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Wiley GAAP 2008 by Colorado Steven M. Bragg Englewood, Ralph Nach American Express Tax and Business Inc., Barry J. Epstein

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Perspective and Issues

Earnings per share (EPS) is an indicator widely used by both actual and prospective investors to gauge the profitability of a corporation. Its purpose is to indicate how effective an enterprise has been in using the resources provided by its common stockholders. In its simplest form, EPS is net income (loss) divided by the number of shares of outstanding common stock. The EPS computation becomes more complex with the existence of securities that are not common stock but have the potential of causing additional shares of common stock to be issued (e.g., convertible preferred stock, convertible debt, options, and warrants). Omission of an EPS number that takes into account the potential dilutive effects of such securities would be misleading. In addition, a lack of standardization in the way in which these securities are included in such an EPS computation would make comparisons among corporations extremely difficult.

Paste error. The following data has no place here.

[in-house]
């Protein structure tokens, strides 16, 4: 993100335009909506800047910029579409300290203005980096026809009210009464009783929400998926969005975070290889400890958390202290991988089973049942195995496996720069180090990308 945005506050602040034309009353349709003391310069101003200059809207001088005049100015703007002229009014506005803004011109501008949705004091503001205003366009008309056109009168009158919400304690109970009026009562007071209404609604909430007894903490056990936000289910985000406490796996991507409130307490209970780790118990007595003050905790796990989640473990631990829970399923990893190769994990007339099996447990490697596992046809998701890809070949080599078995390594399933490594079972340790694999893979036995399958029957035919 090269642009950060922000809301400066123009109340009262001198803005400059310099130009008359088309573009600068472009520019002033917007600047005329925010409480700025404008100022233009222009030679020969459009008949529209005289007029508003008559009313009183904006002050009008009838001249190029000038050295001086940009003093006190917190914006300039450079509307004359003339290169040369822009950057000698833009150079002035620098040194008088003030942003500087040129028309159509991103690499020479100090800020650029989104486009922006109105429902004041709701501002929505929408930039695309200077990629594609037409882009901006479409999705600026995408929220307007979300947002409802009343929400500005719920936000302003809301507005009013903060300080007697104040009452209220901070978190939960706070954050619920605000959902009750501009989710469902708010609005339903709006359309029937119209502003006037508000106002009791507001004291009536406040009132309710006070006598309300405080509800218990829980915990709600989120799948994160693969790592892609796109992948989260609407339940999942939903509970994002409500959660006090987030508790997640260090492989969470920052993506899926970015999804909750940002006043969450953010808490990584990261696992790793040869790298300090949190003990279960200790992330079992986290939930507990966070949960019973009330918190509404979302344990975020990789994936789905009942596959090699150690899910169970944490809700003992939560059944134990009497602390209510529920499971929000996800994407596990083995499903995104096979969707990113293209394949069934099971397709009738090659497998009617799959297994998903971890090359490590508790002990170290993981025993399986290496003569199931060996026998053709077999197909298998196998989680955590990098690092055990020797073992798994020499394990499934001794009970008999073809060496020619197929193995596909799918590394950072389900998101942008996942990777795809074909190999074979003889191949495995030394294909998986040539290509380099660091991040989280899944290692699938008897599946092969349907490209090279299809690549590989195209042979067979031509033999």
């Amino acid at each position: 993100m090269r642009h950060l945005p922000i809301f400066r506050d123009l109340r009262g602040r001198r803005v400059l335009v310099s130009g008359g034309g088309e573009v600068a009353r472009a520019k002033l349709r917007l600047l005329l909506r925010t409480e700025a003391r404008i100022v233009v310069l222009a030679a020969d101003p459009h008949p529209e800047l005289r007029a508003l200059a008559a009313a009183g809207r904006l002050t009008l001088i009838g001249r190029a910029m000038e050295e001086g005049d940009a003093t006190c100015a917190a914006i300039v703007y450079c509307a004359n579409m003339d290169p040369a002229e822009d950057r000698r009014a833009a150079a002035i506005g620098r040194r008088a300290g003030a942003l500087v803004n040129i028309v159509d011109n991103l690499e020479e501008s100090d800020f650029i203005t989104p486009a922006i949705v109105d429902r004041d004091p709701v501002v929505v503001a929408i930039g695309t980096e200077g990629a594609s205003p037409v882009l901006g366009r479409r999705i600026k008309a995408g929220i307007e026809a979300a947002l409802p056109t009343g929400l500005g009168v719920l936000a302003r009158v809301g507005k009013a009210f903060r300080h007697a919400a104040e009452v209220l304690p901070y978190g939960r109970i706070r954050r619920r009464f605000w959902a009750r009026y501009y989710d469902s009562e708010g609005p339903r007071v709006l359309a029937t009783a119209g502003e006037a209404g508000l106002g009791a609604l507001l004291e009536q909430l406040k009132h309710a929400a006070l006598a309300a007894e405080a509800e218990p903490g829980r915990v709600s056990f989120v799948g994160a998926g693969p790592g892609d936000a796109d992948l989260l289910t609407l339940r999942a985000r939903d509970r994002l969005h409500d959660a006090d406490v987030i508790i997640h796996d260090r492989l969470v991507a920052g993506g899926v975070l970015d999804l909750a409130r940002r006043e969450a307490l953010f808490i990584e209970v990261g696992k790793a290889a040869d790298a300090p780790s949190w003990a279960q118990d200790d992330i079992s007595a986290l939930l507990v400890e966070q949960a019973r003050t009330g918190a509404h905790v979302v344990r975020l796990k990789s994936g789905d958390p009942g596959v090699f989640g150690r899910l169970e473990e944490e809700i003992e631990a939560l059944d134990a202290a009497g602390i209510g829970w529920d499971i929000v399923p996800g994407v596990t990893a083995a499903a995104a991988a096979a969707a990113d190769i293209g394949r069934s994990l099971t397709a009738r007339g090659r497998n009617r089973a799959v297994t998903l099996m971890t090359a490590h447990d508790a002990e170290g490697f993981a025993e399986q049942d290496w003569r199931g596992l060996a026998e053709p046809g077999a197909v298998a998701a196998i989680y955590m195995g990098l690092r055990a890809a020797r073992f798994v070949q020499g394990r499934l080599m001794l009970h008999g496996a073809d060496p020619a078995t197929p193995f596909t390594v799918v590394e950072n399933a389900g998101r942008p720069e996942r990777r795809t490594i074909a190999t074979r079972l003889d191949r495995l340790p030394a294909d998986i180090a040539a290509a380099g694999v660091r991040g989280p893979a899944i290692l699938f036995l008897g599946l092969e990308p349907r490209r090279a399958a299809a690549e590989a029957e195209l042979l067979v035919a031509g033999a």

In an effort to integrate with International Financial Reporting Standards and to simplify reporting practices on EPS, the FASB issued FAS 128 in 1997. FAS 128 established standards for computing and presenting EPS for public companies. If, however, a nonpublic company chooses to disclose EPS, it is required to do so in accordance with FAS 128.

Publicly traded corporations with a complex capital structure are obligated to report basic EPS and diluted EPS. The dual presentation is required on the face of the corporation's income statement even ...

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